9. 4:42 Transformation is coming much faster than I thought it would, and the danger for GCI is that we will be swamped by the Internet. I don't have to tell you that advertisers have aleady migrated to the Web or, like my local supermarkets, to direct mail and home delivery of groceries. There is a fine balance between serving a dwindling number of subscribers with print, and serving the new Internet audience. We won't be around if we continue to pour money into printing and distribution, and beggar our Web contributions.
    On your other point, I am against blanket paywalls. Internet advertising is based on eyeballs, and the more eyeballs we get, the more revenues come in. Also, I read one study that shows only 24 percent of a daily newspaper's content is staff-originated. The other 76 percent is wire copy, ads, furniture, etc., and available on the Internet, for free. That 24 percent of our stuff is going to have to be very compelling and not available elsewhere for someone to want to pay for it.

  10. 5:34 I agree USAT should show progress in boosting its revenue. However, it would take a mighty big increase on USAT's part to move Gannett's overall revenues forward in a significant way. Here's an example of what I'm talking about, based on the fourth-quarter's numbers:

    Let's say USAT had $50 million in advertising revenue during the fourth quarter. Now, imagine instead that it had taken in $75 million -- a whopping 50% more.

    That additional $25 million would have translated into a far smaller increase -- 3.4% -- in Gannett's total publishing ad revenue that quarter, which was $722 million.

    Moreover, Gannett's TOTAL revenue that quarter -- including newspaper subscriptions, TV ad sales, plus digital -- was $1.46 billion. That additional $25 million from USAT would have increased overall revenue by just 1.7%.

    Wall Street would certainly love an additional 1.7% in revenue. But could USAT be expected to deliver the required 50% increase in ad sales to get there so soon after its reorganization? Very doubtful.

  11. Ok, Jim, if I buy your argument, then what yardstick should be used to determine if this batch of new employees is working or failing? Marketing is such a murky area to me, and difficult to quantify. I might accept a measurement that would include more ads running in USA Today, but I'm not seeing concrete results. With reporters and editors you can judge whether anyone is working.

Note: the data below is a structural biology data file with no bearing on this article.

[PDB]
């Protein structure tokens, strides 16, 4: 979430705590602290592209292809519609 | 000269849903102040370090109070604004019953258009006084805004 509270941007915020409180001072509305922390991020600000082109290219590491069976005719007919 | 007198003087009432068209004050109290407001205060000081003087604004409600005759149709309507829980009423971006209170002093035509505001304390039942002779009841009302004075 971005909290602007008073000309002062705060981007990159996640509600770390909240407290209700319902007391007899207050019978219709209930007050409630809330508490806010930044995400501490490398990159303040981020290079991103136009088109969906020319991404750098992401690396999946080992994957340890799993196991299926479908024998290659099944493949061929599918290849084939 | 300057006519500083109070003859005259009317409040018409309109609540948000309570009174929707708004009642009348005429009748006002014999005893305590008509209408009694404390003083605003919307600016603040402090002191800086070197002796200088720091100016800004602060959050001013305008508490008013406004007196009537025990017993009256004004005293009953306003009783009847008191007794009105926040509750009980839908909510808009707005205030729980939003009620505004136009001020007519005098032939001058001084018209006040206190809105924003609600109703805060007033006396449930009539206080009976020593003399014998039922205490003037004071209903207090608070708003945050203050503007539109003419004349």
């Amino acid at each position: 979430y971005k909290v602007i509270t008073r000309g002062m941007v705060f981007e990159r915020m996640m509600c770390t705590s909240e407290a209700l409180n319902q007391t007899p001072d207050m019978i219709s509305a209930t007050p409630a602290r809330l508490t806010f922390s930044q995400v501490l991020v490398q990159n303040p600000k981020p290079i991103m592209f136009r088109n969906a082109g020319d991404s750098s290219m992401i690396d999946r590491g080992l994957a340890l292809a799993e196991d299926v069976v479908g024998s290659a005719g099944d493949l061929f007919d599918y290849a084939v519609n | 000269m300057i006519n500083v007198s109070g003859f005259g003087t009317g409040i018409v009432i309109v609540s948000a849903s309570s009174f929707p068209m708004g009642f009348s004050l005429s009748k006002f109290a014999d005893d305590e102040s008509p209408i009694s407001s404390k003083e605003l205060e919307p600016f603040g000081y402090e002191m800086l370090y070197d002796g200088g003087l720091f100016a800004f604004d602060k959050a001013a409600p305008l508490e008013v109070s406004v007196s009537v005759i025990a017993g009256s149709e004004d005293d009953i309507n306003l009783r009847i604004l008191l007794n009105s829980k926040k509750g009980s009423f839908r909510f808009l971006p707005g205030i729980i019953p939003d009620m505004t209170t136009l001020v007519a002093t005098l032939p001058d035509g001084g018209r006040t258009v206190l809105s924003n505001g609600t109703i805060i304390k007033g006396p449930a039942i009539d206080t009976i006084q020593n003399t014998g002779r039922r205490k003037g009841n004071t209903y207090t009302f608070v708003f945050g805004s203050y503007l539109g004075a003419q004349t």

12. The trouble is that we have been announcing, helter-skelter, new sections and making promises to readers that we aren't delivering on. For example, here is a link to a November announcement of new features in the Life section which have never appeared:
    This is not the only example. I can give you others.

  13. "The point is that Gannett is still 70 percent revenues in print, it's not so easy to just shut down papers and try to survive overnight. Therefore, ALL papers are in "transformation" mode....

    Above from a previous post. What most people don't realize (and Jim as a business reporter you probably know this) but almost all of Gannett's digital revenue is from Careerbuilder (upwards of 90%) so of the 30% revenue figure almost all is from Careerbuilder. However, since Gannett owns 51% of Careerbuilder they count 100% of Careerbuilders revenue in their annual revenue (which is an allowable accounting practice) but is not reality. So the bottom line is that the digital revenue that does not come from Careerbuilder is incredible smaller compared to the overall picture and what Careerbuilder revenue that is counted is doubled. Hope that makes sense to all of you, no math and account types, but Gannett is so heavily dependent on print and with declines continue basically forever, GCI will find themselves in a very tight financial situation soon.

  14. @ 9:16: I think you're mistaken, but it's understandable. Your Life hasn't produced anything worth reading since its inception. It fills space with old news -- retreads from PR releases and other media. No wonder it seems that it's not fulfilling its promises.

  15. @9:57, that's a pretty remarkable piece of information. Did not know that.

  16. The verticals are a joke. Mismanaged. Out of touch with readers/advertisers. Overstaffed by do nothing managers.

  17. Heather frank is the worst. Except at b.s.